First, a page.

Student newspaper files lawsuit to gain access to police report





MICHIGAN -- The student newspaper at Michigan State University filed a lawsuit Friday to gain access to a campus police incident report of an alleged Feb. 23 assault on campus.

And an attorney representing the student paper said a judge is scheduled to make a decision on the whether the incident report is public record May 31.

''They enjoy all the same powers and privileges that a local police department would, so I think they need to be held to the same standards,'' said Nick Mrozowski, editor in chief of The State News. ''We are just asking them to follow our state's laws.''

The university previously denied two state Freedom of Information Act requests for the incident report made by the student paper, said university spokesman Terry Denbow.

''Our decisions to deny the reporter's FOIA request and appeal were based on our belief that we should use available FOIA exceptions to protect the integrity of the criminal process and the safety and privacy of individuals caught up in that process,'' said a May 9 statement issued by the university.

Prosecuting attorney Stuart Dunnings sent a letter to campus police Chief Jim Dunlap on May 4 saying the investigation into the alleged assasult would be compromised if the police reports were released. Dunnings' letter was attached to the university's statement.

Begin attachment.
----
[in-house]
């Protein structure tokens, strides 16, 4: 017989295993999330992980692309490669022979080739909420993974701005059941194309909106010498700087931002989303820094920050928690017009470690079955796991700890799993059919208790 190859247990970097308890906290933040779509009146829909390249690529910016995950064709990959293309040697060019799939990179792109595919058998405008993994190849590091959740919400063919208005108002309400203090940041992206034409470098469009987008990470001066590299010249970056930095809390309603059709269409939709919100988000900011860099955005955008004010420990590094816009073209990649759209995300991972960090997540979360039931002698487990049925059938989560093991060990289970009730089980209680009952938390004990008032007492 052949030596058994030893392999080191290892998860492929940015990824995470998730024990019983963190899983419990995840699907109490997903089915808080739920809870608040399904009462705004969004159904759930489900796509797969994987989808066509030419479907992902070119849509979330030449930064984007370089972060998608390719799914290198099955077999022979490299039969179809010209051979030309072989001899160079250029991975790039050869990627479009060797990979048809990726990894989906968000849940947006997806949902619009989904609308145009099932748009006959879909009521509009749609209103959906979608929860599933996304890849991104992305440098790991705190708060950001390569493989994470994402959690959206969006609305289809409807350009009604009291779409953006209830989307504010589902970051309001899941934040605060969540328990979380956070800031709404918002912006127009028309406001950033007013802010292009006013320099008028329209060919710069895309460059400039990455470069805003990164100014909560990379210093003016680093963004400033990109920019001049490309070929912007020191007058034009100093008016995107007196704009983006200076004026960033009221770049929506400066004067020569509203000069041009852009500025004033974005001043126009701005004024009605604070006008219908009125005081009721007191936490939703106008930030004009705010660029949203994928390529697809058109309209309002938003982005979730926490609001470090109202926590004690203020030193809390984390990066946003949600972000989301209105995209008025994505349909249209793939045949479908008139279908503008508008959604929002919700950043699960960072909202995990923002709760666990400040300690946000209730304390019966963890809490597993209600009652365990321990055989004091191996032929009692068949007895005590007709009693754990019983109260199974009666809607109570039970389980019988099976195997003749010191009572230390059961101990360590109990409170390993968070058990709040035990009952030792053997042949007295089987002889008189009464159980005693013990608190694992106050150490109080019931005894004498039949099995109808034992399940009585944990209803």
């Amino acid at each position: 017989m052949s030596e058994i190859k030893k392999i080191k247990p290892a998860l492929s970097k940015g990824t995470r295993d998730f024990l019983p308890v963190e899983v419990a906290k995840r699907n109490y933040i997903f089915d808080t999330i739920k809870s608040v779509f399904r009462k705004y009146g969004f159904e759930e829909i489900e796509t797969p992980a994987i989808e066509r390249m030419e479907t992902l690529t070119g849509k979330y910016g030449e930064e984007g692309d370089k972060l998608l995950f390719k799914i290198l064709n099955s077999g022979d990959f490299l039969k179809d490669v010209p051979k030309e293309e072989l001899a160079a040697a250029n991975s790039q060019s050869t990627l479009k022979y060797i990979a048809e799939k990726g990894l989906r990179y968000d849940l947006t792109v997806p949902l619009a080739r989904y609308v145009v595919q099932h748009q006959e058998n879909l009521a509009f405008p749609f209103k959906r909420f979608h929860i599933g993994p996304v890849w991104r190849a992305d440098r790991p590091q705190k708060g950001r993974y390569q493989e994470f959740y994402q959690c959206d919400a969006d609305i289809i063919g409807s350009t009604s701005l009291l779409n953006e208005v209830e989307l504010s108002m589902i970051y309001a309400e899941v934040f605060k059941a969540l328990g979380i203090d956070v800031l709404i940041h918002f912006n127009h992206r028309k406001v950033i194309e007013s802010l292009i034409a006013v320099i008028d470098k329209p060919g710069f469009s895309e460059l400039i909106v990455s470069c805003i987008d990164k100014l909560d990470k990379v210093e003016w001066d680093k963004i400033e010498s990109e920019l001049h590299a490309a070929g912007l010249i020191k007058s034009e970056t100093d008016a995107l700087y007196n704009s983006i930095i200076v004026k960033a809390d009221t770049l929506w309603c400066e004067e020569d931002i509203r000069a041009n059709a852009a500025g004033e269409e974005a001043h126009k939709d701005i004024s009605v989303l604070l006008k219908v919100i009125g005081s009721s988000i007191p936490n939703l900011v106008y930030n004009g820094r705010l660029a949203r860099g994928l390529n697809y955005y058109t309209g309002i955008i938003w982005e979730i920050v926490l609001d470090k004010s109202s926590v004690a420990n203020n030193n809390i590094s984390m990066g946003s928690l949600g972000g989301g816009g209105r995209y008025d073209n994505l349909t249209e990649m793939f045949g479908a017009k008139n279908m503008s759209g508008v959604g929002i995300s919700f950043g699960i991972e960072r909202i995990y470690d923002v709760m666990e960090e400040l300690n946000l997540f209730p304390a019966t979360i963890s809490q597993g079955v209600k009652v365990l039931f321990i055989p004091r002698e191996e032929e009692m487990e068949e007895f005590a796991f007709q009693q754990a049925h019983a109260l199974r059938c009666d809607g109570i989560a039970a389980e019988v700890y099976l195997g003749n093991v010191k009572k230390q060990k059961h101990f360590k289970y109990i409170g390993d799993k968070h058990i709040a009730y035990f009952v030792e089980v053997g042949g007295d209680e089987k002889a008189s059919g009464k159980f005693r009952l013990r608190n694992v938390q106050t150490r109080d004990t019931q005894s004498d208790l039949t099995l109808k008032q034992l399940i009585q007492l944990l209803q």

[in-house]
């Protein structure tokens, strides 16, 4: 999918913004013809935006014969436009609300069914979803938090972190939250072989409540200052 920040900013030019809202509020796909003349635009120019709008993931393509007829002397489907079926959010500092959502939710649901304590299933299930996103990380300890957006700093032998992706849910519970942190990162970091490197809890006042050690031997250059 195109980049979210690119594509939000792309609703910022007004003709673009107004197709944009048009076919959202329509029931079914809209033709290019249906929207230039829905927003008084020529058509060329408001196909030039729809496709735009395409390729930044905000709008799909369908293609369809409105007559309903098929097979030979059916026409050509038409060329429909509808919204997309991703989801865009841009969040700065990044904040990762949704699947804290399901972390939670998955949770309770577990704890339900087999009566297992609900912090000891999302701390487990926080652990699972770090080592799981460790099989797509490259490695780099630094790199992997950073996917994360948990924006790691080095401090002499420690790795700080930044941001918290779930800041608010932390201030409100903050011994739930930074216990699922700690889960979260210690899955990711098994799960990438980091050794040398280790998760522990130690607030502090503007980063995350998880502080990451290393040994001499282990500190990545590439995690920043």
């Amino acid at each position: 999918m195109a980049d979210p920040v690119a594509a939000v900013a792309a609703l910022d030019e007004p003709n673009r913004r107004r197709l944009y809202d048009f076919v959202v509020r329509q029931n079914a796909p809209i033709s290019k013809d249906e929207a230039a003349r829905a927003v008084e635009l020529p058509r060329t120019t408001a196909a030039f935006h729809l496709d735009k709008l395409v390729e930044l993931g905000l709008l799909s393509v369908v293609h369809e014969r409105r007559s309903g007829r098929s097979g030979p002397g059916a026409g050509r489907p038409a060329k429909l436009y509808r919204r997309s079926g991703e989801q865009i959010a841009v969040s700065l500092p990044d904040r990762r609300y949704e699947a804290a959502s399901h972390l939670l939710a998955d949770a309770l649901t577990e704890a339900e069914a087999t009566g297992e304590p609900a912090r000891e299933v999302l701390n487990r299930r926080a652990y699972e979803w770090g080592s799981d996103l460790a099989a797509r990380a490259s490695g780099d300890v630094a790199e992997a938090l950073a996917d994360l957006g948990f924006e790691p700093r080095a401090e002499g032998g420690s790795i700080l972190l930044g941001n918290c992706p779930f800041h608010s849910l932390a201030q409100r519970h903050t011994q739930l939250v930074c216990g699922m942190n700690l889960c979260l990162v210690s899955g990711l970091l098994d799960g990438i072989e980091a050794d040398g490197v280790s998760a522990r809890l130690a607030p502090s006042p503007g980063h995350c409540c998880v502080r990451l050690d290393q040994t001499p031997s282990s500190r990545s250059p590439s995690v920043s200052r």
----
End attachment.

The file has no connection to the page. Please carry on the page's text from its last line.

Herschel Fink, a Detroit attorney representing the student newspaper, said the university's reasons for not handing over the incident report are ''bogus'' and''not recognized by the law.''

Mrozowski said the alleged assault has generated a lot of controversy on campus and student journalists want the incident report to more clearly report the facts of the case.

''It became pretty high profile. We felt like part of our job is to sort out the many different stories people were hearing and figure out which one was true,'' he said. ''One way to do that is to see the incident report.''

In late February, one student and two nonstudents allegedly used a handgun to threaten three victims in a campus dormitory, according to an article in The State News. They also poured gasoline on a victim and threatened to light it, according to the article.

''The law says these are public records,'' Fink said. ''Like any good journalist, the newspaper wants to see what the official records say. They want to know what the facts are, what happened in this incident. And they want to write about it. It's really as simple as that.''

Mrozowski said he hopes ultimately to be able to have full access to campus police incident reports.

''If we can't find out what the police department has been up to, we aren't looking out for our readers,'' he said. ''I like to think of it in terms of if I had been arrested for something, and I felt I was wrongly arrested, I would want someone to be able to read my report. I wouldn't want it locked up in a drawer somewhere.''


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